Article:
Post by Jenny
While casting about last Wednesday for a topic for today’s post, I learned that the great author Ray Bradbury had died. As I clicked through a few articles on the internet, reading quotes and anecdotes, I thought of the many summer afternoons I spent with my nose in a Bradbury book. I read the same ones over and over, and only years later did I realize how incredibly prolific a writer the man was. I still reread my old favorites as I continue to discover new ones.
Here are a few lessons on writing I am learning from Mr. Bradbury:
Read. Mr. B read extensively and attributed his success to the education he received not from college (which he did not attend) but from frequenting libraries.
Write. Mr. B had a writing goal of 1,000 words a day. Every day.
Peek into the dark corners. Much of Mr. B’s inspiration came from his childhood fears and nightmares.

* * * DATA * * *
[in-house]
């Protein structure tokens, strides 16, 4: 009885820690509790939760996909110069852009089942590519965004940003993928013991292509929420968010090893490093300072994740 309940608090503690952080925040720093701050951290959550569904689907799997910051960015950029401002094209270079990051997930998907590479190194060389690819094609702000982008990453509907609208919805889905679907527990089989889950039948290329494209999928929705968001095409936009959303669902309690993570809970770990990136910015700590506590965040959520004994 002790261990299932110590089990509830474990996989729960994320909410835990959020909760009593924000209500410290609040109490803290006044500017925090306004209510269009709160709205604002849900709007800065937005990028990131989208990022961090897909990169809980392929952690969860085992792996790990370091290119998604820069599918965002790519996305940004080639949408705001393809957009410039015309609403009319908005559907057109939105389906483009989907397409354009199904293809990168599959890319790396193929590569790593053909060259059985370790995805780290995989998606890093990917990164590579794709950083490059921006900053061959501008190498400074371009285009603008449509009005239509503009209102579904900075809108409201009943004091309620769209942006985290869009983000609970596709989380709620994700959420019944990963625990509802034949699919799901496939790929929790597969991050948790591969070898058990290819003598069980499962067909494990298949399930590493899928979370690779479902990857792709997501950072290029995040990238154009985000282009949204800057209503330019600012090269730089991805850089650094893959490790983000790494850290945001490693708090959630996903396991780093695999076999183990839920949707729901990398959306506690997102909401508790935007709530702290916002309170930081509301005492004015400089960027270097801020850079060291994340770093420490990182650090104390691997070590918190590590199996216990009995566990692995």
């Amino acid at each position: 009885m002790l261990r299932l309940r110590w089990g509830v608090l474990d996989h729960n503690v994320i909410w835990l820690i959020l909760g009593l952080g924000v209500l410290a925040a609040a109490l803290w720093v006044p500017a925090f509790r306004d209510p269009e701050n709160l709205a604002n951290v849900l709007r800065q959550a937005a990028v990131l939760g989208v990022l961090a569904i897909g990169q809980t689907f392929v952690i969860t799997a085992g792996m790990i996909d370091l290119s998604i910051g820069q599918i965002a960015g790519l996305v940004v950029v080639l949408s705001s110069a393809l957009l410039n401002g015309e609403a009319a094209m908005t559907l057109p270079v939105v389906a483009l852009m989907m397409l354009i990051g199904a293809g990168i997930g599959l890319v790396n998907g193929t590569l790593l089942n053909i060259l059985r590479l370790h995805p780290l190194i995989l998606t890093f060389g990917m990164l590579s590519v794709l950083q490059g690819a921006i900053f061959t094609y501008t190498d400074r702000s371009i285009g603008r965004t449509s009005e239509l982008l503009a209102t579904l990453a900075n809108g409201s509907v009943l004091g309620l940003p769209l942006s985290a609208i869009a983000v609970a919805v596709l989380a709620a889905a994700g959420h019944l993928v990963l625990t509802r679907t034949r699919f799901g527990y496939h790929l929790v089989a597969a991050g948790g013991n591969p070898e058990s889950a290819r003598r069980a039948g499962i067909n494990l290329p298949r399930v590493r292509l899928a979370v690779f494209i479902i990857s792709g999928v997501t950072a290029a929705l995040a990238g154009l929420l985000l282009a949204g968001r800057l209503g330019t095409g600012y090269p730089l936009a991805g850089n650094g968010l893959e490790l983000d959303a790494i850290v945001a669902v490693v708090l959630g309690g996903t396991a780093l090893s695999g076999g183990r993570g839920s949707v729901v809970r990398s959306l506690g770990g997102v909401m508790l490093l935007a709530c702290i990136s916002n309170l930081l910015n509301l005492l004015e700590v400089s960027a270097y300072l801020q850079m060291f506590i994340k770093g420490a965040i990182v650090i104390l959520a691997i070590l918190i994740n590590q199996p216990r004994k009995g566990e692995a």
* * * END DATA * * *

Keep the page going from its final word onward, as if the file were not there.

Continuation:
Be diverse. Mr. B wrote short stories, novels, essays, screenplays, and probably anything and everything else that appealed to him.
Avoid the quicksand. No writer can be as prolific as Mr. B while languishing in the quicksand of perfectionism and self-doubt. Finish a project and move on.
Stick to your strengths. Though widely regarded as a science fiction author, Mr. B was not interested in the technical aspects of the genre. So he left them out in favor of his gift for lyrical and descriptive writing.
Enjoy yourself. “I have fun with ideas,” he said. “I play with them. My goal is to entertain myself and others.”
Stay focused. Mr. B reportedly hated the Internet. Had it been around when he was younger, he might not have felt the same way, as it can be quite helpful. But we all know it can also be a huge distraction.
Keep a sense of wonder. Though many of his themes are adult, Mr. B never forgot what it was like to be a child. “Everything I’ve done is a surprise, a wonderful surprise,” he said.
No, not all of us will be discovered by the likes of Truman Capote and go on to have a career that spans 7 decades. (Way too late for me on that second one.) But we can love what we do and be true to it.
Has Ray Bradbury influenced you as a writer?